Higher-rate taxpayers will typically be hundreds of pounds worse off as a result of changes to income tax and National Insurance due to take effect next April, according to HM Revenue & Customs (HMRC) calculations published in this week’s Budget.
Accountants also estimate that another 700,000 people with incomes of about £42,000-£43,000 are set to be hit with 40 per cent tax for the first time as part of the new chancellor’s tax plans.
John Whiting, tax policy director at the Chartered Institute of Taxation, said: “This was a Budget with a lot of [personal tax] pain in it that wasn’t overtly spelt out.”
George Osborne’s big announcement on income tax was that the tax-free personal allowance for under-65s will rise £1,000 to £7,475 in 2011/12. This, he said, would benefit 23m basic-rate taxpayers – saving them up to £200 each – and take 880,000 of those on the lowest incomes out of tax altogether.
There was no confirmation of what will happen to the personal allowances of pensioners, which are generally already higher.
But, in order to claw back the benefit of the allowance increase from higher-rate taxpayers, the level at which 40 per cent tax becomes due is being reduced to about £42,375 in 2011/12, from £43,875 currently. This higher-rate threshold will also come down from £37,400 to £34,900 for individuals on incomes over about £115,000 who no longer receive personal allowances.
The lowering of the threshold means that more of a higher-rate taxpayer’s income becomes taxable at 40 per cent rather than 20 per cent.
For most higher-rate taxpayers, the hit from the lower threshold will outweigh the benefit of the allowance increase by £100. But high earners who no longer benefit from personal allowances will be £500 worse off.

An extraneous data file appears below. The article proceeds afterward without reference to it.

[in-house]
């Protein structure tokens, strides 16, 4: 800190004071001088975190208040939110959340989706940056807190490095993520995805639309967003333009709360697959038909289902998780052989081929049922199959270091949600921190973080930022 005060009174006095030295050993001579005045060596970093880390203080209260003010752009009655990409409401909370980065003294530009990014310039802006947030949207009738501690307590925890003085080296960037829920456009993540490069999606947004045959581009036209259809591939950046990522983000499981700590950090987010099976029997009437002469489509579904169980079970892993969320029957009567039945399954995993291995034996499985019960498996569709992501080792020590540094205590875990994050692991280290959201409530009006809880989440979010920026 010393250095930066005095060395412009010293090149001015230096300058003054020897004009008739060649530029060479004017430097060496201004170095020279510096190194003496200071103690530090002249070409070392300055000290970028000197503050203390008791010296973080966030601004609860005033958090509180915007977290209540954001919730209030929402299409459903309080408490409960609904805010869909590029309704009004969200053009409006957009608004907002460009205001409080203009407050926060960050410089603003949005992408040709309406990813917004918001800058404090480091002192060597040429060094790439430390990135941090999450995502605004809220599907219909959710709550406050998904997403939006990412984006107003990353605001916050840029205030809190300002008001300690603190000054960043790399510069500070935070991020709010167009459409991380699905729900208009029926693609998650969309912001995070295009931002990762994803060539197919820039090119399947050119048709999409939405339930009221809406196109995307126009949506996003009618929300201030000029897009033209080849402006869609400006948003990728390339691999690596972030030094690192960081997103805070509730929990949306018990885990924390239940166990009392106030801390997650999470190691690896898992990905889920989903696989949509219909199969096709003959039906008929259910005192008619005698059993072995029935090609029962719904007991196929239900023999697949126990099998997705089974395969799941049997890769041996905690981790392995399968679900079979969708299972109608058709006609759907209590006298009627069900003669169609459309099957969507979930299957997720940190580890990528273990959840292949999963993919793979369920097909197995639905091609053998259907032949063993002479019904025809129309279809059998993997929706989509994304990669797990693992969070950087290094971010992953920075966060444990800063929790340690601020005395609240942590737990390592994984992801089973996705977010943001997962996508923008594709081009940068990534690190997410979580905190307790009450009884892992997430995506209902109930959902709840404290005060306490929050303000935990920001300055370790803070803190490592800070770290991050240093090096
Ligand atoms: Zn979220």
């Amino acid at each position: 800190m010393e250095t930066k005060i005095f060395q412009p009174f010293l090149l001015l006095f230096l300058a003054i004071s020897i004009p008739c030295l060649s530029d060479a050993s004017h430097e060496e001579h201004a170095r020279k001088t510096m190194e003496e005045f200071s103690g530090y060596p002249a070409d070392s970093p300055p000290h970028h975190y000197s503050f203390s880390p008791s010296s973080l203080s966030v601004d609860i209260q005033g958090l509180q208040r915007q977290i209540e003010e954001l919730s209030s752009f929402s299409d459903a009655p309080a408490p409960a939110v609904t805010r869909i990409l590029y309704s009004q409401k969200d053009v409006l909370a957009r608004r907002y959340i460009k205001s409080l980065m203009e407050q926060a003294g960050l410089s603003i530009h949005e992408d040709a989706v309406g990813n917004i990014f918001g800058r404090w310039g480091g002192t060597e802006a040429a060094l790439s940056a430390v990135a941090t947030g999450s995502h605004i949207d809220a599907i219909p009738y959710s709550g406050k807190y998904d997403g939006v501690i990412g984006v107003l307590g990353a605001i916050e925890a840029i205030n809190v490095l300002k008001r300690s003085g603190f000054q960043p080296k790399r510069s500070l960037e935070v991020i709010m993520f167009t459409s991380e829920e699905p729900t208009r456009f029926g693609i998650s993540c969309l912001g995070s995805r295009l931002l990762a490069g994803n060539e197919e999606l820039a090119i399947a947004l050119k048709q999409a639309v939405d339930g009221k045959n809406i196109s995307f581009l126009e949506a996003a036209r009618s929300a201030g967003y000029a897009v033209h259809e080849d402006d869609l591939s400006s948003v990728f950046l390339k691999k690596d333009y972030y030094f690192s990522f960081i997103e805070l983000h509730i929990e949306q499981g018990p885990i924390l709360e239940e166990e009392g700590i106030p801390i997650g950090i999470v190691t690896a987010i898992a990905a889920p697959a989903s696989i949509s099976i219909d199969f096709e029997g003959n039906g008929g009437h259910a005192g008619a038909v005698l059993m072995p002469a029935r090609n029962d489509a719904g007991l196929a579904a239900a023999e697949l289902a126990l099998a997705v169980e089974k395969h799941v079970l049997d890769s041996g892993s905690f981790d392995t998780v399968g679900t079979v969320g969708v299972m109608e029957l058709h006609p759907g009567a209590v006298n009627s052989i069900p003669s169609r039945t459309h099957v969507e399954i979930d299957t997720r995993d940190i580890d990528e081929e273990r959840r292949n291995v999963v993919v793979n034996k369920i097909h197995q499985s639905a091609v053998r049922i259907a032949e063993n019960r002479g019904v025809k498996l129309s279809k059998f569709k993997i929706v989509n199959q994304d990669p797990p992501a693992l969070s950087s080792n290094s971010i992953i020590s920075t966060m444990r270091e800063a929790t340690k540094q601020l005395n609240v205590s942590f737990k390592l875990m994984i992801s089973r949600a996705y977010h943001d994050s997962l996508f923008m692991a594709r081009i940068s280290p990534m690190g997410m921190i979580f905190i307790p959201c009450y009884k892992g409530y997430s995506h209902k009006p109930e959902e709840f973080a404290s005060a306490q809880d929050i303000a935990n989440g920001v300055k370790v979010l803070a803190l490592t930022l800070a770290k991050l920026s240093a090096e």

“While the chancellor said higher-rate taxpayers won’t benefit from the increase in the allowance, what he failed to say was they are actually going to be worse off,” noted Nicola Roberts, tax director at Deloitte, the accountants.
In addition, most higher-rate taxpayers will be further out of pocket from the one percentage point increase in employees’ national insurance contributions (NICs), planned by the previous Labour government, that is still going ahead from April 2011.
This rise will take the standard NIC rate to 12 per cent and the higher rate to 2 per cent, at a typical cost of hundreds of pounds for higher earners.
Overall, accountants said that individuals earning more than about £42,500 will be worse off from this package of income tax and NIC changes – while those earning below this level gain up to a few hundred pounds.
An employee earning £50,000 will be £215 worse off next year, while those on £100,000 incomes will lose £715, rising to £1,615 for incomes of £150,000, according to HMRC.
Meanwhile, the reduction in the higher-rate threshold will lead to basic-rate taxpayers with incomes just below the current £43,875 figure becoming 40 per cent taxpayers next year – even if their incomes do not rise.
Grant Thornton, the accountancy firm, estimates that lowering the threshold to £42,375 could catch another 700,000 individuals in the 40 per cent tax net, and push up the the total number of higher-rate taxpayers to nearly 4m.
The chancellor also announced in the Budget that the higher-rate threshold would remain frozen until 2013/14, which is likely to draw more middle-earners into the 40 per cent net as incomes rise and mean that existing higher-rate taxpayers pay 40 per cent tax on more of their incomes.
“The situation is set to get worse because of this planned freeze – this is classic ‘fiscal drag’,” said Mike Warburton, senior tax partner at Grant Thornton.